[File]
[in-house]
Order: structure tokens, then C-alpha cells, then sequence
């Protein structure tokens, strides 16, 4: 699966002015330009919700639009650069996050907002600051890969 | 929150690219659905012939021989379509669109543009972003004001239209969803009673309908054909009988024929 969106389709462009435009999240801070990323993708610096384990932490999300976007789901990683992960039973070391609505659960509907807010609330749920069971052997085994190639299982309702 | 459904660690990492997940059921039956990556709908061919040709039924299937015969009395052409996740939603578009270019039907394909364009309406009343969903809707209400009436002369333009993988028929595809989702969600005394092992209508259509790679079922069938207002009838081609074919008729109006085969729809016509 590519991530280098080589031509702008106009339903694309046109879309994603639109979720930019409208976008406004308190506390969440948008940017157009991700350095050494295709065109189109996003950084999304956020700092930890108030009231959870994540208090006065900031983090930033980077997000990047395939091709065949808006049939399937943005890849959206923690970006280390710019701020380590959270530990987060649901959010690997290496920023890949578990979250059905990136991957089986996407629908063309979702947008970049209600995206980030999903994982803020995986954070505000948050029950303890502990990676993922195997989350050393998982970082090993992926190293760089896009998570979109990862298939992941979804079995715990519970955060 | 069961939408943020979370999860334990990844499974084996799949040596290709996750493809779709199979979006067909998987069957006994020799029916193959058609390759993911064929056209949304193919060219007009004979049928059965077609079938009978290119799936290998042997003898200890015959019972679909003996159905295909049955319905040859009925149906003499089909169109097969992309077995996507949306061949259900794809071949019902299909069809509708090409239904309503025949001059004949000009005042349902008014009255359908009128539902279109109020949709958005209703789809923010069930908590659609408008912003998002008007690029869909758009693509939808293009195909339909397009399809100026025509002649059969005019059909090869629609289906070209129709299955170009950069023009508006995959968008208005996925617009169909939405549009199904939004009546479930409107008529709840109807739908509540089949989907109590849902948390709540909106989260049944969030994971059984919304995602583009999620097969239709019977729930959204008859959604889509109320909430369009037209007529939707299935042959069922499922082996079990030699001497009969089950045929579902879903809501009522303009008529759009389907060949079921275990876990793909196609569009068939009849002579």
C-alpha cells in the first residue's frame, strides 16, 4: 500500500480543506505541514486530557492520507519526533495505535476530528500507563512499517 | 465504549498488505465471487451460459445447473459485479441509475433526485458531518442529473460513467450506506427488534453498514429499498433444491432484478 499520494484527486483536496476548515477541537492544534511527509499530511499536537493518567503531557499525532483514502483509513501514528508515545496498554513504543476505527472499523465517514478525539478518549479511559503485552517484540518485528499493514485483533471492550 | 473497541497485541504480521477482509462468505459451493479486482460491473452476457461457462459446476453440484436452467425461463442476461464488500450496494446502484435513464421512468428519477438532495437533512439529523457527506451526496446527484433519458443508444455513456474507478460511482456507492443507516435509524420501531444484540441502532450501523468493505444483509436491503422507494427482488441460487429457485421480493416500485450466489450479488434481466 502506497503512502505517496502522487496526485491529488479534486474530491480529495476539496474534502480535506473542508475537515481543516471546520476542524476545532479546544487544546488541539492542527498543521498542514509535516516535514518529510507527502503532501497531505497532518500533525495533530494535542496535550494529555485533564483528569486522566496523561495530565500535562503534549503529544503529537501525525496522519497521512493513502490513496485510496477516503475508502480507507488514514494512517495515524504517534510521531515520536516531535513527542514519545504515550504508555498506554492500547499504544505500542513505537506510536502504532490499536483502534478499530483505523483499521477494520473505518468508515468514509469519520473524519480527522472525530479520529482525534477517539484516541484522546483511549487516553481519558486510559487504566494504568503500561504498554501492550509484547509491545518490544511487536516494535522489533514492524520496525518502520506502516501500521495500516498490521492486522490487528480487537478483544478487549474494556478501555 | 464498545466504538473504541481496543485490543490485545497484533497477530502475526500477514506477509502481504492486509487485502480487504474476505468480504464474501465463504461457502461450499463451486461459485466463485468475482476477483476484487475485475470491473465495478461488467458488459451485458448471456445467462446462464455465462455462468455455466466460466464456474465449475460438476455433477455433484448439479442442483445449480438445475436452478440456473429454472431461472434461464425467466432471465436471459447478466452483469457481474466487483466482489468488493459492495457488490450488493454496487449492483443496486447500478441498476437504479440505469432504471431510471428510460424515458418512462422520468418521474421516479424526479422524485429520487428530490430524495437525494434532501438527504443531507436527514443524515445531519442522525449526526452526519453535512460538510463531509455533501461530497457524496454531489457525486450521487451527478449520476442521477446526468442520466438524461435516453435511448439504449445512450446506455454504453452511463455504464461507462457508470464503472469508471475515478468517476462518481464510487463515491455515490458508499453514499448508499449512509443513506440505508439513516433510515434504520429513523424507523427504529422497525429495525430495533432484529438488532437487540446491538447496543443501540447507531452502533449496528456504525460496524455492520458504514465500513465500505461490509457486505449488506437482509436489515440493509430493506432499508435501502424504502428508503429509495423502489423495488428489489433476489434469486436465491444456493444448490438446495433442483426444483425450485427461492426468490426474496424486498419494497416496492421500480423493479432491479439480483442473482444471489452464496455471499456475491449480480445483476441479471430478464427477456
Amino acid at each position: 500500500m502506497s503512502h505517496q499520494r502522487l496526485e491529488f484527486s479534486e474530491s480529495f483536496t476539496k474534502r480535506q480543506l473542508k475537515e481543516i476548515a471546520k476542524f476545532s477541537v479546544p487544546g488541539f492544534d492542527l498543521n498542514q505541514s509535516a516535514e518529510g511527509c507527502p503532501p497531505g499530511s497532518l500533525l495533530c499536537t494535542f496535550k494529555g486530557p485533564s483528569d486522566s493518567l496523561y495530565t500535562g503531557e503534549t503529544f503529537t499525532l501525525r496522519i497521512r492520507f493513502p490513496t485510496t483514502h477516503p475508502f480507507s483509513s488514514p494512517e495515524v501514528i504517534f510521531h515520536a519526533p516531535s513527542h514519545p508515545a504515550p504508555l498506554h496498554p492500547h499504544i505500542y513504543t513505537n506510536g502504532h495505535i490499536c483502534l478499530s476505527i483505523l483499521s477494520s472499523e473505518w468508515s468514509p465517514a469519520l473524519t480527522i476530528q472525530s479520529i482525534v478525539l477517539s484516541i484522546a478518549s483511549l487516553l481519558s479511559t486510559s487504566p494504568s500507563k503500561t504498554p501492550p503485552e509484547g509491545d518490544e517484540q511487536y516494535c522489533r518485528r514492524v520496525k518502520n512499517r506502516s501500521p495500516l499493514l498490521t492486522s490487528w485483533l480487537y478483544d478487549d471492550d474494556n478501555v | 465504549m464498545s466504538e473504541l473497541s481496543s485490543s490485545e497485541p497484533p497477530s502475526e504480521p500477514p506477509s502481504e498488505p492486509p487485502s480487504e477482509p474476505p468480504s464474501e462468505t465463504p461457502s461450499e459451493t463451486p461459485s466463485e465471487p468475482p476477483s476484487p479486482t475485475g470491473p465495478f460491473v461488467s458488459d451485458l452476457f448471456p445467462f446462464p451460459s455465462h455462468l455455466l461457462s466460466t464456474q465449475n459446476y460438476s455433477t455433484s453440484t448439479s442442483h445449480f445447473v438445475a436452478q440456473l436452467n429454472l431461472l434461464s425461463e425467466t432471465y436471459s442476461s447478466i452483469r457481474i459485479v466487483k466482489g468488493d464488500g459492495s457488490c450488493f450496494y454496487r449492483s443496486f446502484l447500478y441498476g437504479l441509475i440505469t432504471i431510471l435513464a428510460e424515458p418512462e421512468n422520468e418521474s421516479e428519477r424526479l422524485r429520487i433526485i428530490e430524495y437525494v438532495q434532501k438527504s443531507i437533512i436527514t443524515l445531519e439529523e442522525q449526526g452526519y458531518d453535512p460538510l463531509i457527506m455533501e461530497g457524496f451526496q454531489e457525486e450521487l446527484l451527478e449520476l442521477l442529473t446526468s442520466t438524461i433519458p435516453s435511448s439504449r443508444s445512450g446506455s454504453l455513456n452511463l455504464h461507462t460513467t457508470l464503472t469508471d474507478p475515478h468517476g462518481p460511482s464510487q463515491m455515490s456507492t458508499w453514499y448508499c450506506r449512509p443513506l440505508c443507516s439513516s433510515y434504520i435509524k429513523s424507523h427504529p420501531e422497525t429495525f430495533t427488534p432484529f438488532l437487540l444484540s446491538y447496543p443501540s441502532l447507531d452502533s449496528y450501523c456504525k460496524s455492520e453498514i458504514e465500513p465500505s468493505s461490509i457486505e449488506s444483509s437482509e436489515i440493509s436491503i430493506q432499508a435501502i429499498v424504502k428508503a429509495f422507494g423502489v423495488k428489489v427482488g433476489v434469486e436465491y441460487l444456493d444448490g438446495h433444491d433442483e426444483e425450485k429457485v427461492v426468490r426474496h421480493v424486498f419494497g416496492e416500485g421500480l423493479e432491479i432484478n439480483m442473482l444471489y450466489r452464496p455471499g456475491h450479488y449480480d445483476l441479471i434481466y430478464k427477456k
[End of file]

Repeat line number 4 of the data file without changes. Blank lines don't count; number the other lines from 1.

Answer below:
C-alpha cells in the first residue's frame, strides 16, 4: 500500500480543506505541514486530557492520507519526533495505535476530528500507563512499517 | 465504549498488505465471487451460459445447473459485479441509475433526485458531518442529473460513467450506506427488534453498514429499498433444491432484478 499520494484527486483536496476548515477541537492544534511527509499530511499536537493518567503531557499525532483514502483509513501514528508515545496498554513504543476505527472499523465517514478525539478518549479511559503485552517484540518485528499493514485483533471492550 | 473497541497485541504480521477482509462468505459451493479486482460491473452476457461457462459446476453440484436452467425461463442476461464488500450496494446502484435513464421512468428519477438532495437533512439529523457527506451526496446527484433519458443508444455513456474507478460511482456507492443507516435509524420501531444484540441502532450501523468493505444483509436491503422507494427482488441460487429457485421480493416500485450466489450479488434481466 502506497503512502505517496502522487496526485491529488479534486474530491480529495476539496474534502480535506473542508475537515481543516471546520476542524476545532479546544487544546488541539492542527498543521498542514509535516516535514518529510507527502503532501497531505497532518500533525495533530494535542496535550494529555485533564483528569486522566496523561495530565500535562503534549503529544503529537501525525496522519497521512493513502490513496485510496477516503475508502480507507488514514494512517495515524504517534510521531515520536516531535513527542514519545504515550504508555498506554492500547499504544505500542513505537506510536502504532490499536483502534478499530483505523483499521477494520473505518468508515468514509469519520473524519480527522472525530479520529482525534477517539484516541484522546483511549487516553481519558486510559487504566494504568503500561504498554501492550509484547509491545518490544511487536516494535522489533514492524520496525518502520506502516501500521495500516498490521492486522490487528480487537478483544478487549474494556478501555 | 464498545466504538473504541481496543485490543490485545497484533497477530502475526500477514506477509502481504492486509487485502480487504474476505468480504464474501465463504461457502461450499463451486461459485466463485468475482476477483476484487475485475470491473465495478461488467458488459451485458448471456445467462446462464455465462455462468455455466466460466464456474465449475460438476455433477455433484448439479442442483445449480438445475436452478440456473429454472431461472434461464425467466432471465436471459447478466452483469457481474466487483466482489468488493459492495457488490450488493454496487449492483443496486447500478441498476437504479440505469432504471431510471428510460424515458418512462422520468418521474421516479424526479422524485429520487428530490430524495437525494434532501438527504443531507436527514443524515445531519442522525449526526452526519453535512460538510463531509455533501461530497457524496454531489457525486450521487451527478449520476442521477446526468442520466438524461435516453435511448439504449445512450446506455454504453452511463455504464461507462457508470464503472469508471475515478468517476462518481464510487463515491455515490458508499453514499448508499449512509443513506440505508439513516433510515434504520429513523424507523427504529422497525429495525430495533432484529438488532437487540446491538447496543443501540447507531452502533449496528456504525460496524455492520458504514465500513465500505461490509457486505449488506437482509436489515440493509430493506432499508435501502424504502428508503429509495423502489423495488428489489433476489434469486436465491444456493444448490438446495433442483426444483425450485427461492426468490426474496424486498419494497416496492421500480423493479432491479439480483442473482444471489452464496455471499456475491449480480445483476441479471430478464427477456